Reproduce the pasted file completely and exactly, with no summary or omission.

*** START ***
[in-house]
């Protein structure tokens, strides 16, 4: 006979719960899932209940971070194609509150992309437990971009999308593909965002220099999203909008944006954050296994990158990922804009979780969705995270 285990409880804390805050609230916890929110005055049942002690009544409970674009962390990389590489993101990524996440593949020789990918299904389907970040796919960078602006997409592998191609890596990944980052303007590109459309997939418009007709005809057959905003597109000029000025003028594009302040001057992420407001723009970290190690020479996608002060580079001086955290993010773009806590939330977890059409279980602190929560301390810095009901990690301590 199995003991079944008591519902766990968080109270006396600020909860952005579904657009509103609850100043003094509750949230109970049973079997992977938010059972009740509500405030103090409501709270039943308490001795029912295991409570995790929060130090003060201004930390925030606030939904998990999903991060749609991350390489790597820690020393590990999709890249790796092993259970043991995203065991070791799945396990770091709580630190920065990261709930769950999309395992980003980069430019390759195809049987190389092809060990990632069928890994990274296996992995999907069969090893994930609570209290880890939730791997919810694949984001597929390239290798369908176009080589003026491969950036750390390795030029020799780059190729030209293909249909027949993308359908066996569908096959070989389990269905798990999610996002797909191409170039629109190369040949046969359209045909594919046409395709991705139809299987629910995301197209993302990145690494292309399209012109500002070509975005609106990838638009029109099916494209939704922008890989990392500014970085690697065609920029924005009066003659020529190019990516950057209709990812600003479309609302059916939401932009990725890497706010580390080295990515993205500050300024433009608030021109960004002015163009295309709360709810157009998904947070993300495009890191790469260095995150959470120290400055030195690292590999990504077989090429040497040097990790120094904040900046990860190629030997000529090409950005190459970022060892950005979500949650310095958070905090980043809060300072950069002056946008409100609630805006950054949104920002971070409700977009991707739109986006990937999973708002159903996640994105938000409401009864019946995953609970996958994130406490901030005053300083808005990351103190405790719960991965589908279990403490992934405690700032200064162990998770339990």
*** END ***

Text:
[in-house]
């Protein structure tokens, strides 16, 4: 006979719960899932209940971070194609509150992309437990971009999308593909965002220099999203909008944006954050296994990158990922804009979780969705995270 285990409880804390805050609230916890929110005055049942002690009544409970674009962390990389590489993101990524996440593949020789990918299904389907970040796919960078602006997409592998191609890596990944980052303007590109459309997939418009007709005809057959905003597109000029000025003028594009302040001057992420407001723009970290190690020479996608002060580079001086955290993010773009806590939330977890059409279980602190929560301390810095009901990690301590 199995003991079944008591519902766990968080109270006396600020909860952005579904657009509103609850100043003094509750949230109970049973079997992977938010059972009740509500405030103090409501709270039943308490001795029912295991409570995790929060130090003060201004930390925030606030939904998990999903991060749609991350390489790597820690020393590990999709890249790796092993259970043991995203065991070791799945396990770091709580630190920065990261709930769950999309395992980003980069430019390759195809049987190389092809060990990632069928890994990274296996992995999907069969090893994930609570209290880890939730791997919810694949984001597929390239290798369908176009080589003026491969950036750390390795030029020799780059190729030209293909249909027949993308359908066996569908096959070989389990269905798990999610996002797909191409170039629109190369040949046969359209045909594919046409395709991705139809299987629910995301197209993302990145690494292309399209012109500002070509975005609106990838638009029109099916494209939704922008890989990392500014970085690697065609920029924005009066003659020529190019990516950057209709990812600003479309609302059916939401932009990725890497706010580390080295990515993205500050300024433009608030021109960004002015163009295309709360709810157009998904947070993300495009890191790469260095995150959470120290400055030195690292590999990504077989090429040497040097990790120094904040900046990860190629030997000529090409950005190459970022060892950005979500949650310095958070905090980043809060300072950069002056946008409100609630805006950054949104920002971070409700977009991707739109986006990937999973708002159903996640994105938000409401009864019946995953609970996958994130406490901030005053300083808005990351103190405790719960991965589908279990403490992934405690700032200064162990998770339990």